How to watch spectacular meteor shower over Australia

How to watch spectacular meteor shower over Australia  The 'king' of all meteor showers will light up the sky as it peaks on Saturday night to early Sunday morning  The Geminid is one of the most colourful meteor showers and produces the most amount of shooting stars  Astrologers advise gazers to set an alarm and wake up early depending on the peak in their state's time zone Australians can expect to see 20 to 40 per hour but those close to the northern hemisphere will see more 

By Tita Smith For Daily Mail Australia

Published: 01:28 GMT, 12 December 2019 | Updated: 01:29 GMT, 12 December 2019

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A torrent of shooting stars are set to illuminate skies above Australia this weekend as the 'king' of meteor showers creates a spectacular light show.

Those wanting to see the Geminid meteor shower will need to wake in the middle of the night to see a show of 100 to 150 shooting stars - or meteors - per hour.  

The meteor shower occurs as Earth flies through a loop of dust and debris left behind by asteroid 3200 Phaethon, with the annual shower active between December 4 and December 17.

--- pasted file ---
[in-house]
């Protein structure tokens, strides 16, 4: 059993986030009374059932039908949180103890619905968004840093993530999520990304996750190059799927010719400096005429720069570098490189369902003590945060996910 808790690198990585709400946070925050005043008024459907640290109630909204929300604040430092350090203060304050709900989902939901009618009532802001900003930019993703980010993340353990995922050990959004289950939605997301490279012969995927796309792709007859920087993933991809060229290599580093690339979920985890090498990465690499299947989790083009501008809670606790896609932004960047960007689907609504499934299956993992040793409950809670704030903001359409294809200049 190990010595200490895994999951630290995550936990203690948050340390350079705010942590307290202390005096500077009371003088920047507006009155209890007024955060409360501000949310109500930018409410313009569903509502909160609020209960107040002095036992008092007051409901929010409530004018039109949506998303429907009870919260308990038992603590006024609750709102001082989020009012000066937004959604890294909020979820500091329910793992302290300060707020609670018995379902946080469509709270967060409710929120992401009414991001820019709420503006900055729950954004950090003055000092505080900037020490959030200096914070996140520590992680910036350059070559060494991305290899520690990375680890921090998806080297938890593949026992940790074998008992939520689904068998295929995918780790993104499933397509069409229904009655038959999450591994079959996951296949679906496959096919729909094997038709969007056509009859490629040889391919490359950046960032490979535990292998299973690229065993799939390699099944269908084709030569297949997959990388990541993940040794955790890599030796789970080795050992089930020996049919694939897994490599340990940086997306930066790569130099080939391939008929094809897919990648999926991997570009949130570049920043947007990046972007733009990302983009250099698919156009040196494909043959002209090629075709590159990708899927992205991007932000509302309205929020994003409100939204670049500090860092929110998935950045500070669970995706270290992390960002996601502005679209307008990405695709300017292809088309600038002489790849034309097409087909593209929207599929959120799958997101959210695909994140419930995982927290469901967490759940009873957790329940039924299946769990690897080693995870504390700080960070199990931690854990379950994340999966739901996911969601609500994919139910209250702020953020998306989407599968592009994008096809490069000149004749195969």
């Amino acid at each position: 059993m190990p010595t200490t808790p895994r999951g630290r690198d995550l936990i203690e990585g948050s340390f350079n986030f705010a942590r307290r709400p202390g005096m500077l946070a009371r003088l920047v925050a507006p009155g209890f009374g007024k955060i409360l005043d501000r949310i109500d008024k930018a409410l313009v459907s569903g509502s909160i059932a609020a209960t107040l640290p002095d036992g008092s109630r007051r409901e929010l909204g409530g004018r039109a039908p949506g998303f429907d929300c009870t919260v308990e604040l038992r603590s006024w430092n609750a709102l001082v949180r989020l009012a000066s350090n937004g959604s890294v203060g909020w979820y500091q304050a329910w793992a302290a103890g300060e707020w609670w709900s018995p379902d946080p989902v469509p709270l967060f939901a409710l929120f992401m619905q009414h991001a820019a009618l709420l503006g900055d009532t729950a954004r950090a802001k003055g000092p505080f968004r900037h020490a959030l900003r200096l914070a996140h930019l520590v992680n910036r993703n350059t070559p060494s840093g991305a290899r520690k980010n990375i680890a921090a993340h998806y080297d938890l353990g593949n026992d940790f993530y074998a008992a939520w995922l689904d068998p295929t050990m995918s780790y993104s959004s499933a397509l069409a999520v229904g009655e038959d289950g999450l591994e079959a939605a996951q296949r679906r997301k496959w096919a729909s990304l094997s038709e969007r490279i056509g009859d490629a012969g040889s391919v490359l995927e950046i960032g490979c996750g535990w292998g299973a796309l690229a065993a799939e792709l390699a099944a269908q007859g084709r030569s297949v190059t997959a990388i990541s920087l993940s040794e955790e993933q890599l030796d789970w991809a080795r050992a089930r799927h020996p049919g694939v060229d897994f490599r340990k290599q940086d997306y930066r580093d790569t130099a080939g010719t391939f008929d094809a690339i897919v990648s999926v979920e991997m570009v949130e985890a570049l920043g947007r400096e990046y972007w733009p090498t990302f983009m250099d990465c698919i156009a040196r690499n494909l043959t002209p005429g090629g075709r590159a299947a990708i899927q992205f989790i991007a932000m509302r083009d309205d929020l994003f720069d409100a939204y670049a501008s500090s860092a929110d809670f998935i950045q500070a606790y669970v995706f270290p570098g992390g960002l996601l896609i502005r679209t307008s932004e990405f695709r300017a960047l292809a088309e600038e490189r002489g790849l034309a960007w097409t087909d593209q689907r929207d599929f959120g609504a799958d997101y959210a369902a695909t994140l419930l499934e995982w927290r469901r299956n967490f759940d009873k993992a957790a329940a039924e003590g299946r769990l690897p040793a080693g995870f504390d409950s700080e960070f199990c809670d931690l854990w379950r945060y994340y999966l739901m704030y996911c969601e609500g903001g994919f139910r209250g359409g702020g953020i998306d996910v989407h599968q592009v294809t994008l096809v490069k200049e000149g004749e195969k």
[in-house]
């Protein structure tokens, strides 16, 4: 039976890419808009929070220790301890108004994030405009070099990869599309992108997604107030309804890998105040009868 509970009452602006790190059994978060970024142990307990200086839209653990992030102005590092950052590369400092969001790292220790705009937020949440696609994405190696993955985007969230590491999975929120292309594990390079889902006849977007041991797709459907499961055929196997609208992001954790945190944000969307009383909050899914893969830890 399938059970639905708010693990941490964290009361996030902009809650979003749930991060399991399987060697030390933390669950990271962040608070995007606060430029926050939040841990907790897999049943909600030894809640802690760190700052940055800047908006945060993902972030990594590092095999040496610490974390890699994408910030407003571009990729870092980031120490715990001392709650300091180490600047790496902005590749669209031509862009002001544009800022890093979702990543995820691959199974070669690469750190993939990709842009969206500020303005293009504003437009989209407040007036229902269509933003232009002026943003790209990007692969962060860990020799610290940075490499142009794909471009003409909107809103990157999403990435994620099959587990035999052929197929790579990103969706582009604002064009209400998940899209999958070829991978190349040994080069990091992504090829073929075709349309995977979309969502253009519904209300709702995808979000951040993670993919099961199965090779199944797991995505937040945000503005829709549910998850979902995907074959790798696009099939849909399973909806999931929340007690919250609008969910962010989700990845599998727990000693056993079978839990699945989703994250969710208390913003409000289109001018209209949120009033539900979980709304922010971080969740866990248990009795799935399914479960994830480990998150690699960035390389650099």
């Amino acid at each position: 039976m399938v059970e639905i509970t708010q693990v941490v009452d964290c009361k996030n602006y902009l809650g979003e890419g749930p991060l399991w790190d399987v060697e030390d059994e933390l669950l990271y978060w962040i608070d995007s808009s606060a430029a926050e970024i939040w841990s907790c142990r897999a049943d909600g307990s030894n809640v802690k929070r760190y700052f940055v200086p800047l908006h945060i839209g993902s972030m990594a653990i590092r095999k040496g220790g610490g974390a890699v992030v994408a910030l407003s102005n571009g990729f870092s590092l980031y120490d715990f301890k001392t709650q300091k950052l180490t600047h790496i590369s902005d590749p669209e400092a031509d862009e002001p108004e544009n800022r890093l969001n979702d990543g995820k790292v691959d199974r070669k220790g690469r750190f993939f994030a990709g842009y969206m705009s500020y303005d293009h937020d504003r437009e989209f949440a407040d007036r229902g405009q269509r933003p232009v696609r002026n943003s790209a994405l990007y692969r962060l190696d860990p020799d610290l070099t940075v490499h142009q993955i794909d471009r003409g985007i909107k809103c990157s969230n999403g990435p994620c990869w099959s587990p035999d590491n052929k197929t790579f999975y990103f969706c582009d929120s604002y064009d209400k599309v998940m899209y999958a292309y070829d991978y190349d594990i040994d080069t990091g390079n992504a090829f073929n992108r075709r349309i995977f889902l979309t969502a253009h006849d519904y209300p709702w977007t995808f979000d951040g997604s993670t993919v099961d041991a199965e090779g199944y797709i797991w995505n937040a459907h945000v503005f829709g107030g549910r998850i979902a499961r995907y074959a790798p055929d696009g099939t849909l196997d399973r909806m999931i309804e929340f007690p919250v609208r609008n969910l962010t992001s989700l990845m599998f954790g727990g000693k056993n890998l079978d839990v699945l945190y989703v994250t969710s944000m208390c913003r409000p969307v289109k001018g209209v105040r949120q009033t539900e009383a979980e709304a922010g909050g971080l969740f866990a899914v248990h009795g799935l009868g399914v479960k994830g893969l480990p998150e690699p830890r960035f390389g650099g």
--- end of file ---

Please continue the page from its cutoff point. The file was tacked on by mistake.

But the main show will take place late on Saturday night into Sunday morning.   

The Geminid meteor shower (pictured in 2018 falling over China) is intensifying each year distributing a stream of coloured shooting stars across the December sky

The Geminid meteor shower (pictured in 2018 falling over China) is intensifying each year distributing a stream of coloured shooting stars across the December sky

WHEN TO WATCH THE METEOR SHOWER 

South Australia: 5.10am, Sunday

NSW: 5.40am, Sunday

Queensland: 4.40am, Sunday

Northern Territory: 4.10am, Sunday 

Western Australia: 2.40am. Sunday

The Geminids provide a colourful light display, as the passing particles are in various stages in their chemical break-down. 

The meteors travel at 20 to 30 kilometres per second - which is actually relatively slow by meteor standards - giving Aussies an opportunity to catch a longer glimpse.  

Astrophysicist Jonti Horner of the University of Southern Queensland

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